Table of contents

The tort of detinue occurs when a person wrongfully detains a person’s property and unreasonably refuses to return that property to the rightful owner.[1] Detinue is similar to the Tort of Conversion, except for a specific element: it is a condition of the action of detinue that the plaintiff has made demand for the return of goods, and the demand has been refused.[2] The plaintiff must also have a right to immediate possession of the chattels.[3]

Estimated reading time: 5 minutes

Elements of detinue

There are four elements required to establish detinue:

  1. a demand is made;
  2. the demand is refused;
  3. the refusal is unreasonable; and 
  4. there is consequential damage.

Demand made

The plaintiff must make a demand for the chattel to be returned and be entitled to the chattel at the time of the demand. The demand is imperative.4

Demand refused

The defendant must refuse that demand (whether expressly refusing or failing to respond at all). On some occasions, a defendant who does not have possession of the chattel and has lost that possession may still commit detinue by denying the plaintiff their right to possession.5

Refusal unreasonable

Where the chattel is in the defendant’s possession, the refusal to return the chattel must be unreasonable

Consequential damage

As a result of the defendant’s conduct, the plaintiff has suffered loss. This will usually be calculated as the value of the chattel.

Once the above elements have been established, an action for detinue can be made out.

How can detinue arise?

Detinue is established by a demand for the chattel by the plaintiff and a refusal of that demand by the defendant. A conditional demand that later becomes unconditional will also be enough to prove a cause of action in detinue.6

Detinue can arise in two ways:

  1. Where the defendant has actual possession of the chattel (any goods – for example, a lawn mower or excavator) and refuses to return it to the plaintiff on their demand; or
  2. Where the defendant was in possession of the plaintiff’s chattel under bailment (i.e. the good had been temporarily provided to the defendant for a particular purpose) and has wrongfully parted with that chattel.

It is important to note that even if there is a case of a wrongful parting with the chattel, there must be a demand and refusal for detinue to arise.

Who can sue?

The plaintiff must have a right to immediate possession at the time of the refusal that derives from some proprietary or possessory interest in the chattel.7 The interest in the property must also be a lawful interest.8  If the plaintiff does not have an immediate right to possession of the goods or chattels, then the plaintiff cannot sue for detinue.

Defences to detinue

There are several potential defences available for detinue. These include:

It is a defence to show that there can be no trespass if the interference occurs with the plaintiff’s consent. Consent can either be express or implied.9

Jus tertii

It is a defence to show that a third party has a better right to possession than the plaintiff.

No right to possession

The legal ownership of a chattel can be complicated. Registration of a vehicle is not proof of ownership, for example. If someone has bought a chattel, ownership may be passed to another through it being given as a gift. There may be contractual obligations (in particular for commercial equipment) or other facts that demonstrate that the person demanding the return was not the rightful owner.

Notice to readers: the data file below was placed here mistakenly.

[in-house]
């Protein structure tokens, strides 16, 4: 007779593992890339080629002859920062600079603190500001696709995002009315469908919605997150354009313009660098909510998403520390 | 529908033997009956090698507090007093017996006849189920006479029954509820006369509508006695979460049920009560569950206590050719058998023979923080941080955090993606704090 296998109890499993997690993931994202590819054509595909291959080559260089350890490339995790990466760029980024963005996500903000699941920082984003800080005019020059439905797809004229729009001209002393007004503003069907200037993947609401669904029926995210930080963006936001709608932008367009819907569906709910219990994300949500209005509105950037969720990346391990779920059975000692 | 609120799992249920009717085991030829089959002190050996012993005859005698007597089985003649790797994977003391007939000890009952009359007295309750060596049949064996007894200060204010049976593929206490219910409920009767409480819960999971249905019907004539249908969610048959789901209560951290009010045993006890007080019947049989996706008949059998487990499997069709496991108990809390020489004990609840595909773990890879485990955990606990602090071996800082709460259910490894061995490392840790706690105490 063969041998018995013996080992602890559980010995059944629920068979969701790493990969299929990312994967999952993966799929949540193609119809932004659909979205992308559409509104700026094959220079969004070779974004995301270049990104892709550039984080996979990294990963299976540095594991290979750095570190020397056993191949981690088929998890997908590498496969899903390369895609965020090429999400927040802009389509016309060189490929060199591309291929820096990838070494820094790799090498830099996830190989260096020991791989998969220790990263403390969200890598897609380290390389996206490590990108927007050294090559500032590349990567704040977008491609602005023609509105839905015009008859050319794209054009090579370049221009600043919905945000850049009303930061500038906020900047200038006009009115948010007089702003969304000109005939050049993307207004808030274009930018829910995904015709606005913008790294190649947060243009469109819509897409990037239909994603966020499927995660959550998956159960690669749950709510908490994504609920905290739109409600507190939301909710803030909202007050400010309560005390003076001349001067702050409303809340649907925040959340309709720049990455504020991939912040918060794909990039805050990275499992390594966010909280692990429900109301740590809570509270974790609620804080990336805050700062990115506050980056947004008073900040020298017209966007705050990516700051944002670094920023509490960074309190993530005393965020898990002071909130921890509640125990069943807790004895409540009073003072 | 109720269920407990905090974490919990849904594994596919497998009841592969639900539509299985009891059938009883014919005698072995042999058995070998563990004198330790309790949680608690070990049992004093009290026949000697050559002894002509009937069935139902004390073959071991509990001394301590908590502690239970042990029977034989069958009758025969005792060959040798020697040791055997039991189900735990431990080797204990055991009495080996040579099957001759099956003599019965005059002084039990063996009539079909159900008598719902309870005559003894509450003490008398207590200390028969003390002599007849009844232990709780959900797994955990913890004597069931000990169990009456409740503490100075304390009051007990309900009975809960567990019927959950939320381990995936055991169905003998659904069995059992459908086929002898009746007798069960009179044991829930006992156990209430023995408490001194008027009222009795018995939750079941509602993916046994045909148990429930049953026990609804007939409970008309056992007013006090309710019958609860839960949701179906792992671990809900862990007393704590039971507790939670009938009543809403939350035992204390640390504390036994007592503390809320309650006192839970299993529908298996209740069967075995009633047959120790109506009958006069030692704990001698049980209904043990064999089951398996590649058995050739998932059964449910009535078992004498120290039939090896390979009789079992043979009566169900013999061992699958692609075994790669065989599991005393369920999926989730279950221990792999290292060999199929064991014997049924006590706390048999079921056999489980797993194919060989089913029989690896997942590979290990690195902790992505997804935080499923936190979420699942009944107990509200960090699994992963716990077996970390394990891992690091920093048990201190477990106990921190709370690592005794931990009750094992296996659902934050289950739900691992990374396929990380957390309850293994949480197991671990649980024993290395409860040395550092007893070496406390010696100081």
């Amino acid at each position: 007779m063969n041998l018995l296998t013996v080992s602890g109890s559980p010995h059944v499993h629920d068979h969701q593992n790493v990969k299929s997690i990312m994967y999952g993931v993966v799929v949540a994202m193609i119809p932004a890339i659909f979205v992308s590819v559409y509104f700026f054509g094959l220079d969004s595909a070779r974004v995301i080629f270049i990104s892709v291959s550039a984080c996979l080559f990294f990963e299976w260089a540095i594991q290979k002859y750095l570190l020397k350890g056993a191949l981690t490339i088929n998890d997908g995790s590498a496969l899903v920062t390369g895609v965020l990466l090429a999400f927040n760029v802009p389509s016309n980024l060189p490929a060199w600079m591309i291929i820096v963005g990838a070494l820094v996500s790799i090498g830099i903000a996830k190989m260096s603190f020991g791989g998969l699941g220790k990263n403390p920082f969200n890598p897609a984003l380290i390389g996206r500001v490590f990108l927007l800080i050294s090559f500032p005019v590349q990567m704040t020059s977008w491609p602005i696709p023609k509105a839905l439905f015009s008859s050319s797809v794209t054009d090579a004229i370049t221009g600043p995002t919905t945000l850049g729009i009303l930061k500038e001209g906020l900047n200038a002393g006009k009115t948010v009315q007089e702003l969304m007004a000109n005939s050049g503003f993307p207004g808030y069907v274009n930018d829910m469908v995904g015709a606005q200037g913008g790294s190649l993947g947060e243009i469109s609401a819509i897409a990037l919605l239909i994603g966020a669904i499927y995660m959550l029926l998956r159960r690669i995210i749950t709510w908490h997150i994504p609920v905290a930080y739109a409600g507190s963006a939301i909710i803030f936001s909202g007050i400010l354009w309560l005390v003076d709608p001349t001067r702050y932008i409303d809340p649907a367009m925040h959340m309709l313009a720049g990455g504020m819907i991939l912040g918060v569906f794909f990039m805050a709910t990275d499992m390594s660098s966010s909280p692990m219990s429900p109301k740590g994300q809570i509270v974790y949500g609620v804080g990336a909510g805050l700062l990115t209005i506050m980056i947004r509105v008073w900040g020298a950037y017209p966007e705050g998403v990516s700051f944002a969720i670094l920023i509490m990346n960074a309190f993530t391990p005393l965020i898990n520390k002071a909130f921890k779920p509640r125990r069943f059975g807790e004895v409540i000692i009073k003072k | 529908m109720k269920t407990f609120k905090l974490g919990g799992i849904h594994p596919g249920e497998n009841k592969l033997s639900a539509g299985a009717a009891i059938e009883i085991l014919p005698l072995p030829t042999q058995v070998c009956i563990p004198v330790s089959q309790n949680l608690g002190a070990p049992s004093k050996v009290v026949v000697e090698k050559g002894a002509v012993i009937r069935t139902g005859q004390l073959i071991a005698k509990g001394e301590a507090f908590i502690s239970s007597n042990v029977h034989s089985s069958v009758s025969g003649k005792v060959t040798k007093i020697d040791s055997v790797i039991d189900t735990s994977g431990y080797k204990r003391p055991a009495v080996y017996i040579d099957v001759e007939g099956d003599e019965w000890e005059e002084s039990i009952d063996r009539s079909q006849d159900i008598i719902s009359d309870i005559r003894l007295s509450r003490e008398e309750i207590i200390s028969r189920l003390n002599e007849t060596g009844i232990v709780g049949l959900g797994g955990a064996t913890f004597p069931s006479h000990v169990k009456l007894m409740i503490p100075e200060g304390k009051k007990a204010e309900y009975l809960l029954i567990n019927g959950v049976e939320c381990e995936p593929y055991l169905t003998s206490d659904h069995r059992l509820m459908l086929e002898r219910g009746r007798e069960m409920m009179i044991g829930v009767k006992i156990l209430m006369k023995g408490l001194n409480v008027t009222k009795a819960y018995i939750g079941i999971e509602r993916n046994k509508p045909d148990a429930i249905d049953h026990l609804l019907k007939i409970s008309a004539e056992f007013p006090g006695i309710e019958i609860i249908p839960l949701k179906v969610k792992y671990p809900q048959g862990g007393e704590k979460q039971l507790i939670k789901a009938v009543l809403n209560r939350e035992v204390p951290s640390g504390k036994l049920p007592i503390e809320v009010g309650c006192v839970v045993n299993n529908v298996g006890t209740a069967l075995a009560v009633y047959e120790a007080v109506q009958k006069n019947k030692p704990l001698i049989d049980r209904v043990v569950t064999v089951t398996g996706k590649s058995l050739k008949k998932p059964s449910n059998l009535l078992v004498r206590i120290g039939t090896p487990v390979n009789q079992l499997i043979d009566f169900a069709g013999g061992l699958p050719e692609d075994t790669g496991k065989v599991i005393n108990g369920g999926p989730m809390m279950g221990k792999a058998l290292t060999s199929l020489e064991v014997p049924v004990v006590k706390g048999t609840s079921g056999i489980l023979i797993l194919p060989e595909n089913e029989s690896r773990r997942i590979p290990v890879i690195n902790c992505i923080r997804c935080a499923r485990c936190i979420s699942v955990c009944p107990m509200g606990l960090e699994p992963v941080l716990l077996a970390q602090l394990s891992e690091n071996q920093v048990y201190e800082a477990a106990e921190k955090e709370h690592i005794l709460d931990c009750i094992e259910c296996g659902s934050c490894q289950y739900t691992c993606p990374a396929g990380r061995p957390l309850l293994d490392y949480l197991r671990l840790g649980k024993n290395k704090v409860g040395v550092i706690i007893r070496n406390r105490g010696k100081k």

The demand was invalid

If a demand has been made, it may be vague, confusing or otherwise invalid. If the demand isn’t valid, then a refusal may not have been unreasonable.

There was no refusal

If the refusal to return something is not specific, and a sufficient amount of time has not passed to imply that there is a refusal, then the element of refusing the demand to return the chattel may not be met.

It wasn’t reasonable to return the chattel

There may be a reasonable excuse why the chattel had not been returned in time.

Remedies and compensation for detinue

Remedies for detinue include:

Delivery up of goods

An order for delivery up of goods is available in an action for detinue. It is basically a court order demanding the return of the goods or chattel to the plaintiff.

Compensatory damages

Compensatory damages may be awarded if there has been a loss.


The remedy of specific restitution (i.e. remedy calculated based on the gains of the defendant) may apply where damages are inadequate.

Abatement (also known as self-help)

A person may be entitled to enter the land of another or take other self-help measures, upon giving of due notice, to lawfully retake goods which have been wrongfully taken out of the person’s possession.

Contact Gibbs Wright Litigation Lawyers

If your property rights are being interfered with in any way, Gibbs Wright Litigation Lawyers are here to assist you.

Call Gibbs Wright today about your detinue matter for a free and confidential consultation discussing your legal rights and options.


  1. Ming Kuei Property Investments Pty Ltd v Hampson [1995] 2 Qd R 251, 256. ↩︎
  2. John F Goulding Pty Ltd v Victorian Railways Commissioners [1932] VLR 408; Lloyd v Osborne (1899) 20 LR (NSW) 190. ↩︎
  3. Russell v Wilson (1923) 33 CLR 538. ↩︎
  4. Lloyd v Osborne (1899) 20 LR (NSW) L 190. ↩︎
  5. Black Diamond Group Pty Ltd v Manor of Maluka Pty Ltd & Anor [2014] QSC 219 [41]. ↩︎
  6. Bunnings Group Ltd v CHEP Australia Ltd (2011) 82 NSWLR. ↩︎
  7. Russell v Wilson (1923) 33 CLR 538. ↩︎
  8. Carolan v New South Wales [2014] NSWSC 1566. ↩︎
  9. Pwllbach Colliery Co Ltd v Woodman [1915] AC 63; Lyttelton Times Co Ltd v Warners Ltd [1907] AC 476. ↩︎